Pasta Magic from your Bread Machine

From Ravioli to Fettuccine to Lasagna – your bread machine can do it all with these easy recipes and sauces.

11a - ravioli with pesto and marinara sauce

No, you don’t need a pasta machine. It’s easy to roll out and slice the pasta dough you make in your bread machine using the “Pasta dough” setting. If your machine does not have a specific pasta dough setting, try the basic dough setting and you should get good results, There’s no limit to the shapes and types of pasta you can make, but we’re going to start with some basic styles and some variations.

Pasta is a unique but simple recipe in terms of ingredients. One of the unique ingredients is something called “Semolina” flour. This is also known as pasta flour. Occasionally the semolina flour is blended with all-purpose flour. Eggs are also a common ingredient although there are some recipes that omit them. Another common additive are vegetables like spinach or pureed vegetables like carrots or pumpkin. These vegetables are added to the dough and blended to add both color and flavor to the finished pasta.

Any pasta dough you make can be used immediately or hung over wooden dowels on a rack to dry. You can buy these racks at a cookware store or improvise your own. Store the dried pasta in a sealed plastic bag and use within1 week or 2 weeks if refrigerated. The pasta could last longer depending on how long you allowed it to dry and whether or not you used eggs in the recipes. Pasta with eggs should be used sooner rather than later and is best refrigerated or frozen once it has dried.

There are various ways to shape your pasta including knives, pizza wheels, ravioli wheels, pasta wheels and pasta machines. A pasta machine helps you flatten the dough and can cut it into finer sizes like angel-hair and spaghetti. You can make great pasta without a machine using a rolling pin to flatten the pasta as much as possible, and either knives or roller knives like a pizza wheel or pasta wheel to cut the pasta shape. A pasta wheel works like a pizza wheel but features multiple wheeled blades up to 12 that will cut small and uniform strips.

We’re going to focus on recipes that feature broader strips you can cut with a knife or pizza wheel in case you don’t have the specialized equipment. These pasta styles include ravioli, lasagna and fettuccine. They tend to be broader, flat ribbons of pasta that are easier to cut with hand tools rather than the precision blades of a machine. You will need to also flour your dough occasionally as you roll it out, or wipe some flour on your rolling pin with your hand.

We’re also going to explore sauce recipes and fillers to complete your pasta recipes from dough to table.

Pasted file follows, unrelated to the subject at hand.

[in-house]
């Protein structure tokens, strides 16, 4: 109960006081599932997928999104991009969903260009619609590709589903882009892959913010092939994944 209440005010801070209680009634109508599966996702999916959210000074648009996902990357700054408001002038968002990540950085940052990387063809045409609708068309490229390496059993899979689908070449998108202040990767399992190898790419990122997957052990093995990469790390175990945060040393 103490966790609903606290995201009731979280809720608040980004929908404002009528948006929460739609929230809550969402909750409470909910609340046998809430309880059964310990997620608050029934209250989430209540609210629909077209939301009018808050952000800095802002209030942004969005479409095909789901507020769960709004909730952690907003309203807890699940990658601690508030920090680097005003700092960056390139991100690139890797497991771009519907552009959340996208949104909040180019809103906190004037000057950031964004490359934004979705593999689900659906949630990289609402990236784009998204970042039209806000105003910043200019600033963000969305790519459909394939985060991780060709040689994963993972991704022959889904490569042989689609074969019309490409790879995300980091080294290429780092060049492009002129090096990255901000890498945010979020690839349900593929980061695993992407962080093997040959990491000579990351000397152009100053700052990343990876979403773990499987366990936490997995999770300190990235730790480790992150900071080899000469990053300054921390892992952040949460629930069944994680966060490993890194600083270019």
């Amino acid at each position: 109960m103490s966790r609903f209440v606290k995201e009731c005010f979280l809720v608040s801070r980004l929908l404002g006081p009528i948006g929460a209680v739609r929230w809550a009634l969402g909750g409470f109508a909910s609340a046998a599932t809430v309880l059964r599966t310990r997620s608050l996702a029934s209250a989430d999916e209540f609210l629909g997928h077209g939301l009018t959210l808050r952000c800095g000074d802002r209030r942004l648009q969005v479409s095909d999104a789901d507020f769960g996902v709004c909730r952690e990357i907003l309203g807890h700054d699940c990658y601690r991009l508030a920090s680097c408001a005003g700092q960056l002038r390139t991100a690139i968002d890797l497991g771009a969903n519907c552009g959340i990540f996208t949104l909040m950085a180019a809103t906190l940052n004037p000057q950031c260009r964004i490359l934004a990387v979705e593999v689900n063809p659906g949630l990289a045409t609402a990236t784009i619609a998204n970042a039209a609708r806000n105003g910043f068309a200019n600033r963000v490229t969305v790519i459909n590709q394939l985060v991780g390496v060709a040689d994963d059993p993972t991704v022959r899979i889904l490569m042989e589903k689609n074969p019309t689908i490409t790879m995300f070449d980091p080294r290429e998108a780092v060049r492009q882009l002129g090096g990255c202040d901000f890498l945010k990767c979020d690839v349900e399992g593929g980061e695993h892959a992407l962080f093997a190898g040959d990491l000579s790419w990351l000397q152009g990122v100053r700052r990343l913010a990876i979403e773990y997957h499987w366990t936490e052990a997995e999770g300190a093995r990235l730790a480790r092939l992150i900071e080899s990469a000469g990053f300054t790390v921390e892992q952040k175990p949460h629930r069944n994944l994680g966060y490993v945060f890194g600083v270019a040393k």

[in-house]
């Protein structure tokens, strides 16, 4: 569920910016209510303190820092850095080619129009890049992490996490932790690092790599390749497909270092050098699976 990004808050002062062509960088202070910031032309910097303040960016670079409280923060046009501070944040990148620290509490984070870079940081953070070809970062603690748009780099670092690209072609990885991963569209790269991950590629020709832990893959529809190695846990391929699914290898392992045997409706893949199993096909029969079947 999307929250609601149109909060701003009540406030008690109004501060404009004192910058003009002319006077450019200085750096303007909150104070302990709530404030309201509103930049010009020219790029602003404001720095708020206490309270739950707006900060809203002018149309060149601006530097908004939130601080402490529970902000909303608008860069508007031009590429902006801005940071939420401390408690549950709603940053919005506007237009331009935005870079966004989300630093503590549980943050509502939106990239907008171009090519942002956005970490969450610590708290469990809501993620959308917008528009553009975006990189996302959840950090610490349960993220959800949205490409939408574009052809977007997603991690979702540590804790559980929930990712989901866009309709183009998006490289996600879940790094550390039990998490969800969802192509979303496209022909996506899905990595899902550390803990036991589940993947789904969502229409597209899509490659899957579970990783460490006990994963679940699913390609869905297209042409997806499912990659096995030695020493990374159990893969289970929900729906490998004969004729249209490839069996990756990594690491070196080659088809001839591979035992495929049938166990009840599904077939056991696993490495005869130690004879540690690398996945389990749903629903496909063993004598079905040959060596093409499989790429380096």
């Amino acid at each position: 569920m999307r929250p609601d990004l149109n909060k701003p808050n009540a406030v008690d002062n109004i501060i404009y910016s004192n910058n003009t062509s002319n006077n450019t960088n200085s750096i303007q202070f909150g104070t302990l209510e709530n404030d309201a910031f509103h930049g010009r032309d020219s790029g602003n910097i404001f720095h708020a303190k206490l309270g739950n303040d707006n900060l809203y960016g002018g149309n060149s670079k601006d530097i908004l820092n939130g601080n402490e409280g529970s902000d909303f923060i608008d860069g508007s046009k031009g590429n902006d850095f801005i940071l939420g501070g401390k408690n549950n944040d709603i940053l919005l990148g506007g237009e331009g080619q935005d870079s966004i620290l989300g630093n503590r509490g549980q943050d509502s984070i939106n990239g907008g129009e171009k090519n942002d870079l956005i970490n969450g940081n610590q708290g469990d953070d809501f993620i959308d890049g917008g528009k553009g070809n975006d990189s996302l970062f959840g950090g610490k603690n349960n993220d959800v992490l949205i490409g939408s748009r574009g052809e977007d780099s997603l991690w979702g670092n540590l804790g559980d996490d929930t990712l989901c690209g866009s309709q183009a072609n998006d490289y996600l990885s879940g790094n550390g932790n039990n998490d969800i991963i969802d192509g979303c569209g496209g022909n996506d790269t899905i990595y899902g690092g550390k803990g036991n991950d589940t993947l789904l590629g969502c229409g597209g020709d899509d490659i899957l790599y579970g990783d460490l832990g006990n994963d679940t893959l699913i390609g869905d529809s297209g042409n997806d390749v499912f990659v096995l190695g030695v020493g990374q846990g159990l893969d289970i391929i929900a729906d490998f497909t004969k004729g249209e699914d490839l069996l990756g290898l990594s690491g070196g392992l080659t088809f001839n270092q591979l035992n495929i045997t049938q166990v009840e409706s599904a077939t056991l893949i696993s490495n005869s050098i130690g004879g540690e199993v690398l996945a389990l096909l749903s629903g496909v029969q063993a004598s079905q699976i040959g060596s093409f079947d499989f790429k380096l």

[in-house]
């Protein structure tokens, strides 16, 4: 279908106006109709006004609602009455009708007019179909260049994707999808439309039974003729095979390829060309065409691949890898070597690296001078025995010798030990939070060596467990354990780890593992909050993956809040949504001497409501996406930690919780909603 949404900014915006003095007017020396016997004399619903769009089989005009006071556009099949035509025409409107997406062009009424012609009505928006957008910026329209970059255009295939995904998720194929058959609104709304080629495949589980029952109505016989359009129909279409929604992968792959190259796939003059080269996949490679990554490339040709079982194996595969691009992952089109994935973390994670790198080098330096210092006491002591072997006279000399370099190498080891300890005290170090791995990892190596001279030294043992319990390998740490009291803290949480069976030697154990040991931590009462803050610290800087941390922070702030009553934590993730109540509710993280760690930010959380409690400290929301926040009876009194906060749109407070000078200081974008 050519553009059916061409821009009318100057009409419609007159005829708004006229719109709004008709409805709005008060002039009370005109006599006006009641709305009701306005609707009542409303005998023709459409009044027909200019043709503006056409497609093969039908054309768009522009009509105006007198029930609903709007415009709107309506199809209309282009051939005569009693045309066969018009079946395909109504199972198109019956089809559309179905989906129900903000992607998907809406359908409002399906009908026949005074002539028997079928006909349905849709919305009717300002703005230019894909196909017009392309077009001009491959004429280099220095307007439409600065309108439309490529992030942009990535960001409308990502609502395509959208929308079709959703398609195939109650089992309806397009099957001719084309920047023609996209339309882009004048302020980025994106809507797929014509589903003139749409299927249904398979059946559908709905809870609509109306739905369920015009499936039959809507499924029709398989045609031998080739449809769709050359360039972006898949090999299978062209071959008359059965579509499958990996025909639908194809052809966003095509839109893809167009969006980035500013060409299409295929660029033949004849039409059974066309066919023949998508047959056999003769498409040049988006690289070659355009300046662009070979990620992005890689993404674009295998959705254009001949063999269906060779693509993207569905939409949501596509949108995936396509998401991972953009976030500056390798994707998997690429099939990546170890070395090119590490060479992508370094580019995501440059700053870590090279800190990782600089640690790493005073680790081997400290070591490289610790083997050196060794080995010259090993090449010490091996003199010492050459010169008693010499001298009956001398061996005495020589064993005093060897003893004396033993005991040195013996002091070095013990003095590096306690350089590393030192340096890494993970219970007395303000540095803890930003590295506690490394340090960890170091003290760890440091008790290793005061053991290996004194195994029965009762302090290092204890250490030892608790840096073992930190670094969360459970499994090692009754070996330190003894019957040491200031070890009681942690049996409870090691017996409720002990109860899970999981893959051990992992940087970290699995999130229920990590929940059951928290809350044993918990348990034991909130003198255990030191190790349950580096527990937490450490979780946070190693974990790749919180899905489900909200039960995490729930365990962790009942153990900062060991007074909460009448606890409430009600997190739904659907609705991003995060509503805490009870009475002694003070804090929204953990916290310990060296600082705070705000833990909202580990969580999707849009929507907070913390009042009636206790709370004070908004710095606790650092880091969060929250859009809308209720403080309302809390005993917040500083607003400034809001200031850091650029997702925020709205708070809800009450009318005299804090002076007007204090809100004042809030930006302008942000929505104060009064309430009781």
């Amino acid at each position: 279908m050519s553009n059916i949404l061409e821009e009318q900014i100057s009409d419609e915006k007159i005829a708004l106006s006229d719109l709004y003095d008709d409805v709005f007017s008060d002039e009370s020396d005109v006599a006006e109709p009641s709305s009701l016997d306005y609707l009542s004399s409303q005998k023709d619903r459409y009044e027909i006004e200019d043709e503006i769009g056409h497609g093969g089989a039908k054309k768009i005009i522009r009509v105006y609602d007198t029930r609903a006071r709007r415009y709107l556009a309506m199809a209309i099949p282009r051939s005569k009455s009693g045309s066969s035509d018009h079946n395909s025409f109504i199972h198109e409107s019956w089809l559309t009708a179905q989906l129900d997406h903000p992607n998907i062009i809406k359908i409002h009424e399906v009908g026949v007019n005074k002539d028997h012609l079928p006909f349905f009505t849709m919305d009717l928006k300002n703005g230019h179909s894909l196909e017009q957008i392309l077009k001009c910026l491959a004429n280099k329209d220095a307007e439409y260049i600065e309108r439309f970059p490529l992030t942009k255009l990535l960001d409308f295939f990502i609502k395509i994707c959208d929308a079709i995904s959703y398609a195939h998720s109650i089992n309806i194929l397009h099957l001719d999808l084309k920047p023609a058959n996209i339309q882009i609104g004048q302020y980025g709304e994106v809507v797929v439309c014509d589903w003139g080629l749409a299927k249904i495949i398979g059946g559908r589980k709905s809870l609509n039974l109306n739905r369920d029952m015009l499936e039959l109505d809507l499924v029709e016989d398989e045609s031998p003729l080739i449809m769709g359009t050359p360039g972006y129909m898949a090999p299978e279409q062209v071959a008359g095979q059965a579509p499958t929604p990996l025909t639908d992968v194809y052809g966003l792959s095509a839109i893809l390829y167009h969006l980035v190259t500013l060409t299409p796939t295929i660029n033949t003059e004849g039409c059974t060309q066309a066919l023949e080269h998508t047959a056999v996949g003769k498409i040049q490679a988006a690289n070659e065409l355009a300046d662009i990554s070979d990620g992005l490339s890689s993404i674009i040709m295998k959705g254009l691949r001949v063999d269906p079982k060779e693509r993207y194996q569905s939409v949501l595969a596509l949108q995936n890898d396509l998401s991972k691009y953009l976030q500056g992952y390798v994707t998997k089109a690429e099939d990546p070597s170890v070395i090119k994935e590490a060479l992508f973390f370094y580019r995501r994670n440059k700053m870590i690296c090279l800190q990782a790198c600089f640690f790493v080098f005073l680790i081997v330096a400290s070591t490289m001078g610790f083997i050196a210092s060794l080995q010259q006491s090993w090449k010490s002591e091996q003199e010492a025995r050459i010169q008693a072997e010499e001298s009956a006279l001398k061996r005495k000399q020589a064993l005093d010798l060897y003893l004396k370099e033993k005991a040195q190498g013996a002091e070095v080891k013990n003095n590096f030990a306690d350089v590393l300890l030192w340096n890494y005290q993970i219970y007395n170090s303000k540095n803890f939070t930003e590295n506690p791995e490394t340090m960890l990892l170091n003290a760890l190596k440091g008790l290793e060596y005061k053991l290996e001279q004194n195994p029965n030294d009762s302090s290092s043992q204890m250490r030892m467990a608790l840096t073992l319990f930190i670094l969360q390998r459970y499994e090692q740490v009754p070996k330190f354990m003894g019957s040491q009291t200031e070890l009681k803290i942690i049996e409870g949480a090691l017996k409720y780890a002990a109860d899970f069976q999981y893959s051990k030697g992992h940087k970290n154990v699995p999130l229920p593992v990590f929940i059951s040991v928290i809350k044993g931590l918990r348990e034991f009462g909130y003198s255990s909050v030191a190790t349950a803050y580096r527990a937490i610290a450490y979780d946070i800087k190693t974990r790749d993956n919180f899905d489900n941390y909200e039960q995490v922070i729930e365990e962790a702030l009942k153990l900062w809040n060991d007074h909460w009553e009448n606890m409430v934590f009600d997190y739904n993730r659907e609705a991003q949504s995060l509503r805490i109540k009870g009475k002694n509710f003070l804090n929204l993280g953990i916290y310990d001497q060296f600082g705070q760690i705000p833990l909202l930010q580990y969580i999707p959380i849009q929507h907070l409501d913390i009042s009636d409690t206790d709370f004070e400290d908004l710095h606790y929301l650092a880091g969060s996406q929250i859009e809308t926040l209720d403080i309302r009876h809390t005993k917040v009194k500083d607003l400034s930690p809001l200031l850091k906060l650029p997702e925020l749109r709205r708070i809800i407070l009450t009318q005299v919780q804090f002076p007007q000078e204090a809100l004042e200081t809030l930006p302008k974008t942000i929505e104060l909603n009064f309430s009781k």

Lasagna is a traditional recipe made with a number or variations that all feature a broad, flat pasta noodle to create layers in a deep dish or pan. Standard ingredients include a mix of sautéed vegetables, tomato sauce, certain cheeses and/or meats and traditional Italian herbs like oregano, rosemary and thyme. The meat can be omitted to make a traditional marinara. The red pepper flakes in this recipe can also be omitted but the addition of the red pepper will give a slight “fra-diavlo” flavor to the sauce. The noodles are usually boiled before they are layered into the pan and the assembled dish is then baked in an oven. This recipe appears to be fairly complex but most of the ingredients are for the sauce. You can buy a prepared pasta sauce which will simplify both the ingredients and the preparation.


Lasagna Dough Recipe:

(Makes 2 pounds of Lasagna dough)


  • 1 1/2 cups of milk 80° F./27° C.
  • 3/4 cup oil
  • 1 1/2 tsp. salt
  • 4 cups Semolina flour


Select pasta course. When finished roll out into sheets and cut into wide strips 3 inches wide and 12 inches long. Re-roll trims to make additional strips until you have 16 strips of lasagna noodles.


Lasagna Recipe:

(9 Servings)


  • 12 x 12 x 2 inch baking pan or a standard bread pan
  • 16 strips of 3 inch by 12 inch lasagna noodles


(You can substitute 48 ozs. of prepared sauce in a jar)

  • 2 tablespoons olive oil
  • 1 onion diced
  • 1 sweet bell pepper diced
  • 3 stalks of celery diced
  • 1 teaspoon minced garlic
  • 32 oz. tomato sauce
  • 16 oz. diced tomatoes (if from a can, drain the tomatoes)
  • 1/2 lb. ground beef and 1/2 lb. ground Italian sausage (optional)
  • 1 teaspoon oregano
  • 1/2 teaspoon rosemary
  • 1/2 teaspoon thyme
  • 1 teaspoon salt
  • 1/2 teaspoon pepper
  • 1/4 teaspoon red pepper flakes (optional)